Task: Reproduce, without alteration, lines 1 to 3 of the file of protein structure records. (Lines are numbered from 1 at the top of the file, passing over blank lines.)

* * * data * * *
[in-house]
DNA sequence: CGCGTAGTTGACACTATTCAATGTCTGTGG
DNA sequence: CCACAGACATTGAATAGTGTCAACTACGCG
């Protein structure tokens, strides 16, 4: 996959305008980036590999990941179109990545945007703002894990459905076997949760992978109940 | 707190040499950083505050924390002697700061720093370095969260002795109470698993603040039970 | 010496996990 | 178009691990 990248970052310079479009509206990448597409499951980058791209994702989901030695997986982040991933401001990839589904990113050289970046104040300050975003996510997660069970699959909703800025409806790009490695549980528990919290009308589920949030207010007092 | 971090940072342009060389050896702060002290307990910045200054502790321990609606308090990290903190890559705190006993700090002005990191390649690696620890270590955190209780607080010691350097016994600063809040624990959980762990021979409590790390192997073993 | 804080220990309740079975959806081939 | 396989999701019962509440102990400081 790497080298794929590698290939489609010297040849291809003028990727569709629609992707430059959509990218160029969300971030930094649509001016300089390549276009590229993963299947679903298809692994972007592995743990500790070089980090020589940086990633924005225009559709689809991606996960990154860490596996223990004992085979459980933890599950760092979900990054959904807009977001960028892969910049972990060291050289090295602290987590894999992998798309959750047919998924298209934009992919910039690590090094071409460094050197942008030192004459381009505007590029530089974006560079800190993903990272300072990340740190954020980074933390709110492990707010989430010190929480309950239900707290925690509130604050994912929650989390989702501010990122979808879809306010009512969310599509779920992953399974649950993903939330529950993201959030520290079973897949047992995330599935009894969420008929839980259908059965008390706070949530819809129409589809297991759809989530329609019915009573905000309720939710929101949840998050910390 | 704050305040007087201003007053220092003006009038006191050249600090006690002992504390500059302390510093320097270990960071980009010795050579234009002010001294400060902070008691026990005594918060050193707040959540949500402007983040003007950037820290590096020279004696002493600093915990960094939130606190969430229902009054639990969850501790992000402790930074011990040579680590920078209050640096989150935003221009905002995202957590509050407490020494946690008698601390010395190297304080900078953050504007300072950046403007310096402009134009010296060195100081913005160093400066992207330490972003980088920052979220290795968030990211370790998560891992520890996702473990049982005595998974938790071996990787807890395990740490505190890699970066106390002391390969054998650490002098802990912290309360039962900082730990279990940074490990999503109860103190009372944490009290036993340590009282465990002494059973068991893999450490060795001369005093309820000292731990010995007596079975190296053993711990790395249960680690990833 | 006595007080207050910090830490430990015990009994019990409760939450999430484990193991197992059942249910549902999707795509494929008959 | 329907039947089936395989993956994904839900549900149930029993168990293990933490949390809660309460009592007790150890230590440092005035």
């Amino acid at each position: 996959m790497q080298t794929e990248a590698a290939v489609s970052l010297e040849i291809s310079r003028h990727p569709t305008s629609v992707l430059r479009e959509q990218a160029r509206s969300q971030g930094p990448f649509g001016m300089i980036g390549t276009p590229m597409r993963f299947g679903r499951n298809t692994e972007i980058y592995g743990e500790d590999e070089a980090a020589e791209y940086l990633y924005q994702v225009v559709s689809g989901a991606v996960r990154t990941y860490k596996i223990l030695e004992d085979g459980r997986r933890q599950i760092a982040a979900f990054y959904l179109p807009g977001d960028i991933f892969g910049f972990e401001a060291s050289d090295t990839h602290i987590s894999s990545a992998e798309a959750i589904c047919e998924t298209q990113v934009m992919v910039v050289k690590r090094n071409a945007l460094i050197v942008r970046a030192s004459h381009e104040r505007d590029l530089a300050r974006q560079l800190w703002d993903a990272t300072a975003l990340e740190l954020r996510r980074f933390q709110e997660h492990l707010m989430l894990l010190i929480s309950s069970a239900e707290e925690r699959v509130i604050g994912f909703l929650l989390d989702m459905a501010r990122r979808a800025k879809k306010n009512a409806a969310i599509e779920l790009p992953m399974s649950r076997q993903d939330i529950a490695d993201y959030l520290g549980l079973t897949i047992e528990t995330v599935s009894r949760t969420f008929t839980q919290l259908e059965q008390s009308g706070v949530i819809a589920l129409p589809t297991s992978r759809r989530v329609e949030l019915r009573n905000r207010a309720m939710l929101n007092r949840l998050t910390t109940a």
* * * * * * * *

[in-house]
DNA sequence: CGCGTAGTTGACACTATTCAATGTCTGTGG
DNA sequence: CCACAGACATTGAATAGTGTCAACTACGCG